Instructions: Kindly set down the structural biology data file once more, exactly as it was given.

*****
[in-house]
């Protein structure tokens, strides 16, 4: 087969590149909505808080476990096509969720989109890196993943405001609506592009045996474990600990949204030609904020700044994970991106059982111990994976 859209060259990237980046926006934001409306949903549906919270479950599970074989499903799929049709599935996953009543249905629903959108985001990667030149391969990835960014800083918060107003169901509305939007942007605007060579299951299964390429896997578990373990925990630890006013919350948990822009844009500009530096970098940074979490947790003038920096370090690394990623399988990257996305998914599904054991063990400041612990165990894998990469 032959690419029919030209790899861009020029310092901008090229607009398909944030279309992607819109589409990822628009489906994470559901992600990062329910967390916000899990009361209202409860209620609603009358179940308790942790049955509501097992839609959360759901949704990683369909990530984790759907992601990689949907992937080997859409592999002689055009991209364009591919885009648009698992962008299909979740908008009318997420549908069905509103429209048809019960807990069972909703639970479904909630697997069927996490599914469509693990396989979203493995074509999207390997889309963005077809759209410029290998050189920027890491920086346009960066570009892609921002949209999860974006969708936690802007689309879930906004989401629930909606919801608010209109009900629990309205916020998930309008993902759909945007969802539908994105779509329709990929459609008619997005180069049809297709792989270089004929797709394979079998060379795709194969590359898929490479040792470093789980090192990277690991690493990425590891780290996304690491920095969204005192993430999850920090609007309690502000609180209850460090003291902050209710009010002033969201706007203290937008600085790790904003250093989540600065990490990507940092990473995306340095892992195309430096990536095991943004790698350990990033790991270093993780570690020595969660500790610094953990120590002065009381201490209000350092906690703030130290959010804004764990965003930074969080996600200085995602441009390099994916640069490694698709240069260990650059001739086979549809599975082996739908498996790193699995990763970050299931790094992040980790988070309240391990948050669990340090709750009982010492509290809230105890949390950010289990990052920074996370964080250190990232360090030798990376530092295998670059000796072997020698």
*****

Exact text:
[in-house]
């Protein structure tokens, strides 16, 4: 087969590149909505808080476990096509969720989109890196993943405001609506592009045996474990600990949204030609904020700044994970991106059982111990994976 859209060259990237980046926006934001409306949903549906919270479950599970074989499903799929049709599935996953009543249905629903959108985001990667030149391969990835960014800083918060107003169901509305939007942007605007060579299951299964390429896997578990373990925990630890006013919350948990822009844009500009530096970098940074979490947790003038920096370090690394990623399988990257996305998914599904054991063990400041612990165990894998990469 032959690419029919030209790899861009020029310092901008090229607009398909944030279309992607819109589409990822628009489906994470559901992600990062329910967390916000899990009361209202409860209620609603009358179940308790942790049955509501097992839609959360759901949704990683369909990530984790759907992601990689949907992937080997859409592999002689055009991209364009591919885009648009698992962008299909979740908008009318997420549908069905509103429209048809019960807990069972909703639970479904909630697997069927996490599914469509693990396989979203493995074509999207390997889309963005077809759209410029290998050189920027890491920086346009960066570009892609921002949209999860974006969708936690802007689309879930906004989401629930909606919801608010209109009900629990309205916020998930309008993902759909945007969802539908994105779509329709990929459609008619997005180069049809297709792989270089004929797709394979079998060379795709194969590359898929490479040792470093789980090192990277690991690493990425590891780290996304690491920095969204005192993430999850920090609007309690502000609180209850460090003291902050209710009010002033969201706007203290937008600085790790904003250093989540600065990490990507940092990473995306340095892992195309430096990536095991943004790698350990990033790991270093993780570690020595969660500790610094953990120590002065009381201490209000350092906690703030130290959010804004764990965003930074969080996600200085995602441009390099994916640069490694698709240069260990650059001739086979549809599975082996739908498996790193699995990763970050299931790094992040980790988070309240391990948050669990340090709750009982010492509290809230105890949390950010289990990052920074996370964080250190990232360090030798990376530092295998670059000796072997020698």